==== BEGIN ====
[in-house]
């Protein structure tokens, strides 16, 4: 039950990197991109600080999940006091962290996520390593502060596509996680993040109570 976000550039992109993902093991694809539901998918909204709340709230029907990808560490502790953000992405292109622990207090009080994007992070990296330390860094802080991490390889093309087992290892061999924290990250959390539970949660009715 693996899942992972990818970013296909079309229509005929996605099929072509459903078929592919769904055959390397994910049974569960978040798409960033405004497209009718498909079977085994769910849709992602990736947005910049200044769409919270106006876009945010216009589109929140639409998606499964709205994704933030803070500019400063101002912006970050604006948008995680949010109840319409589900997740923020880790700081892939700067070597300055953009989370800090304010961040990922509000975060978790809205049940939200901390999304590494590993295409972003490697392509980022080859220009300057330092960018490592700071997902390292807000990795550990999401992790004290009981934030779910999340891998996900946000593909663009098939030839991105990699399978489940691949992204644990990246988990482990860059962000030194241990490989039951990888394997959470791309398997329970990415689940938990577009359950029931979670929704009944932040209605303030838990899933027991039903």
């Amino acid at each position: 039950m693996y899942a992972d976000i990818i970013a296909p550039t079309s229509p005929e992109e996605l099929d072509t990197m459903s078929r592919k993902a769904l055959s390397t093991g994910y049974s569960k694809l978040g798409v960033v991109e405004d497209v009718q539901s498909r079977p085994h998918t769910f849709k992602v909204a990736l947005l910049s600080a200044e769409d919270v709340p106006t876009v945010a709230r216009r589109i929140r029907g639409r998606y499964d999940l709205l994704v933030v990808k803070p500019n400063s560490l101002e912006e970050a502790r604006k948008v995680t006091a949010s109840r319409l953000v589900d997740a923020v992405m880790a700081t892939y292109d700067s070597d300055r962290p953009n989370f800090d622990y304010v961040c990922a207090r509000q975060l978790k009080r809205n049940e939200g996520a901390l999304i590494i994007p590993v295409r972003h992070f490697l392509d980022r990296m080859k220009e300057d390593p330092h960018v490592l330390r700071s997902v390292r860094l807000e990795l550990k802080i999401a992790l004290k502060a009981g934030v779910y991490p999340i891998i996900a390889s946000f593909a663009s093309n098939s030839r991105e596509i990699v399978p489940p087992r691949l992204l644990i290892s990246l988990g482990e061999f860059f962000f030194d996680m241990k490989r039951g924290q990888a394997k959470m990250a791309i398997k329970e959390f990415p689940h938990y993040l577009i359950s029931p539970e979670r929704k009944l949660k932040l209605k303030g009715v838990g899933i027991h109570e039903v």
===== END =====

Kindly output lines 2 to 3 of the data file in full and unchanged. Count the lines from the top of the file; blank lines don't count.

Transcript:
């Protein structure tokens, strides 16, 4: 039950990197991109600080999940006091962290996520390593502060596509996680993040109570 976000550039992109993902093991694809539901998918909204709340709230029907990808560490502790953000992405292109622990207090009080994007992070990296330390860094802080991490390889093309087992290892061999924290990250959390539970949660009715 693996899942992972990818970013296909079309229509005929996605099929072509459903078929592919769904055959390397994910049974569960978040798409960033405004497209009718498909079977085994769910849709992602990736947005910049200044769409919270106006876009945010216009589109929140639409998606499964709205994704933030803070500019400063101002912006970050604006948008995680949010109840319409589900997740923020880790700081892939700067070597300055953009989370800090304010961040990922509000975060978790809205049940939200901390999304590494590993295409972003490697392509980022080859220009300057330092960018490592700071997902390292807000990795550990999401992790004290009981934030779910999340891998996900946000593909663009098939030839991105990699399978489940691949992204644990990246988990482990860059962000030194241990490989039951990888394997959470791309398997329970990415689940938990577009359950029931979670929704009944932040209605303030838990899933027991039903």
């Amino acid at each position: 039950m693996y899942a992972d976000i990818i970013a296909p550039t079309s229509p005929e992109e996605l099929d072509t990197m459903s078929r592919k993902a769904l055959s390397t093991g994910y049974s569960k694809l978040g798409v960033v991109e405004d497209v009718q539901s498909r079977p085994h998918t769910f849709k992602v909204a990736l947005l910049s600080a200044e769409d919270v709340p106006t876009v945010a709230r216009r589109i929140r029907g639409r998606y499964d999940l709205l994704v933030v990808k803070p500019n400063s560490l101002e912006e970050a502790r604006k948008v995680t006091a949010s109840r319409l953000v589900d997740a923020v992405m880790a700081t892939y292109d700067s070597d300055r962290p953009n989370f800090d622990y304010v961040c990922a207090r509000q975060l978790k009080r809205n049940e939200g996520a901390l999304i590494i994007p590993v295409r972003h992070f490697l392509d980022r990296m080859k220009e300057d390593p330092h960018v490592l330390r700071s997902v390292r860094l807000e990795l550990k802080i999401a992790l004290k502060a009981g934030v779910y991490p999340i891998i996900a390889s946000f593909a663009s093309n098939s030839r991105e596509i990699v399978p489940p087992r691949l992204l644990i290892s990246l988990g482990e061999f860059f962000f030194d996680m241990k490989r039951g924290q990888a394997k959470m990250a791309i398997k329970e959390f990415p689940h938990y993040l577009i359950s029931p539970e979670r929704k009944l949660k932040l209605k303030g009715v838990g899933i027991h109570e039903v």